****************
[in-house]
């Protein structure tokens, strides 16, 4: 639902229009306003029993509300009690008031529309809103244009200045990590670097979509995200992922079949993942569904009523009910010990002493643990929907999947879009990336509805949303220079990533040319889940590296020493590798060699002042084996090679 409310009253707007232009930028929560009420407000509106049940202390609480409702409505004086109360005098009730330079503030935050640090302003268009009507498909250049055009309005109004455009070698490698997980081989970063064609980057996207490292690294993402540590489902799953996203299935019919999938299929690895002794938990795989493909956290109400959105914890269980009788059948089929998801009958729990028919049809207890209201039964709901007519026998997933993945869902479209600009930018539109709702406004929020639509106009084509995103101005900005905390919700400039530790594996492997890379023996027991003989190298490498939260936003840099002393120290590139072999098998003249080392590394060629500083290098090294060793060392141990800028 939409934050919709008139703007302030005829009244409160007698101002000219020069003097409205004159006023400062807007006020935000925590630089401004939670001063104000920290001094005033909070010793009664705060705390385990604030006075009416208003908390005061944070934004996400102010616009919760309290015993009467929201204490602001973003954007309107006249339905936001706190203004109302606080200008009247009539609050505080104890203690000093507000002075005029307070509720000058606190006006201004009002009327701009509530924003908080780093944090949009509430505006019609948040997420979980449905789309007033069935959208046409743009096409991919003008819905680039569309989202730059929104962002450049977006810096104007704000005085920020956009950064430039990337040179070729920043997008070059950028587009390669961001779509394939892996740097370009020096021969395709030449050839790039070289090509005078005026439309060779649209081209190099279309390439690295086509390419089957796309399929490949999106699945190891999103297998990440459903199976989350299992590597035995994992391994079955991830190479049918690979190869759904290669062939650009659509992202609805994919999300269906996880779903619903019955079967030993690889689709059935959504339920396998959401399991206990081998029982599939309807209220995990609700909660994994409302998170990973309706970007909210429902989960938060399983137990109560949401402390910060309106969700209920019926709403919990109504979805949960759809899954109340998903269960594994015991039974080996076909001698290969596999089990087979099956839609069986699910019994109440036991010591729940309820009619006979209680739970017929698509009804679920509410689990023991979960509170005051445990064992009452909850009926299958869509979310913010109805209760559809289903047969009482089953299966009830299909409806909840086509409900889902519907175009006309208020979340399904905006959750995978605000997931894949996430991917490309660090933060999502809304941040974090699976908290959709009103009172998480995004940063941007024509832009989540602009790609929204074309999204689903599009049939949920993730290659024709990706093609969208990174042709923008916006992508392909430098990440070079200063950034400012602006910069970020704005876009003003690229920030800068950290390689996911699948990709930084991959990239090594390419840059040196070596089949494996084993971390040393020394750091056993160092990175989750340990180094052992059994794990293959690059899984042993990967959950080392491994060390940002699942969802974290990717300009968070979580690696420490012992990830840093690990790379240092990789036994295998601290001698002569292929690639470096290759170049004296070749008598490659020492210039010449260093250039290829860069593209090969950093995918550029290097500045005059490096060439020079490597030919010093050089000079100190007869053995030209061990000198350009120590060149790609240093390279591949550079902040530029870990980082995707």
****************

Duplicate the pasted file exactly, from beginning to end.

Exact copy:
[in-house]
């Protein structure tokens, strides 16, 4: 639902229009306003029993509300009690008031529309809103244009200045990590670097979509995200992922079949993942569904009523009910010990002493643990929907999947879009990336509805949303220079990533040319889940590296020493590798060699002042084996090679 409310009253707007232009930028929560009420407000509106049940202390609480409702409505004086109360005098009730330079503030935050640090302003268009009507498909250049055009309005109004455009070698490698997980081989970063064609980057996207490292690294993402540590489902799953996203299935019919999938299929690895002794938990795989493909956290109400959105914890269980009788059948089929998801009958729990028919049809207890209201039964709901007519026998997933993945869902479209600009930018539109709702406004929020639509106009084509995103101005900005905390919700400039530790594996492997890379023996027991003989190298490498939260936003840099002393120290590139072999098998003249080392590394060629500083290098090294060793060392141990800028 939409934050919709008139703007302030005829009244409160007698101002000219020069003097409205004159006023400062807007006020935000925590630089401004939670001063104000920290001094005033909070010793009664705060705390385990604030006075009416208003908390005061944070934004996400102010616009919760309290015993009467929201204490602001973003954007309107006249339905936001706190203004109302606080200008009247009539609050505080104890203690000093507000002075005029307070509720000058606190006006201004009002009327701009509530924003908080780093944090949009509430505006019609948040997420979980449905789309007033069935959208046409743009096409991919003008819905680039569309989202730059929104962002450049977006810096104007704000005085920020956009950064430039990337040179070729920043997008070059950028587009390669961001779509394939892996740097370009020096021969395709030449050839790039070289090509005078005026439309060779649209081209190099279309390439690295086509390419089957796309399929490949999106699945190891999103297998990440459903199976989350299992590597035995994992391994079955991830190479049918690979190869759904290669062939650009659509992202609805994919999300269906996880779903619903019955079967030993690889689709059935959504339920396998959401399991206990081998029982599939309807209220995990609700909660994994409302998170990973309706970007909210429902989960938060399983137990109560949401402390910060309106969700209920019926709403919990109504979805949960759809899954109340998903269960594994015991039974080996076909001698290969596999089990087979099956839609069986699910019994109440036991010591729940309820009619006979209680739970017929698509009804679920509410689990023991979960509170005051445990064992009452909850009926299958869509979310913010109805209760559809289903047969009482089953299966009830299909409806909840086509409900889902519907175009006309208020979340399904905006959750995978605000997931894949996430991917490309660090933060999502809304941040974090699976908290959709009103009172998480995004940063941007024509832009989540602009790609929204074309999204689903599009049939949920993730290659024709990706093609969208990174042709923008916006992508392909430098990440070079200063950034400012602006910069970020704005876009003003690229920030800068950290390689996911699948990709930084991959990239090594390419840059040196070596089949494996084993971390040393020394750091056993160092990175989750340990180094052992059994794990293959690059899984042993990967959950080392491994060390940002699942969802974290990717300009968070979580690696420490012992990830840093690990790379240092990789036994295998601290001698002569292929690639470096290759170049004296070749008598490659020492210039010449260093250039290829860069593209090969950093995918550029290097500045005059490096060439020079490597030919010093050089000079100190007869053995030209061990000198350009120590060149790609240093390279591949550079902040530029870990980082995707």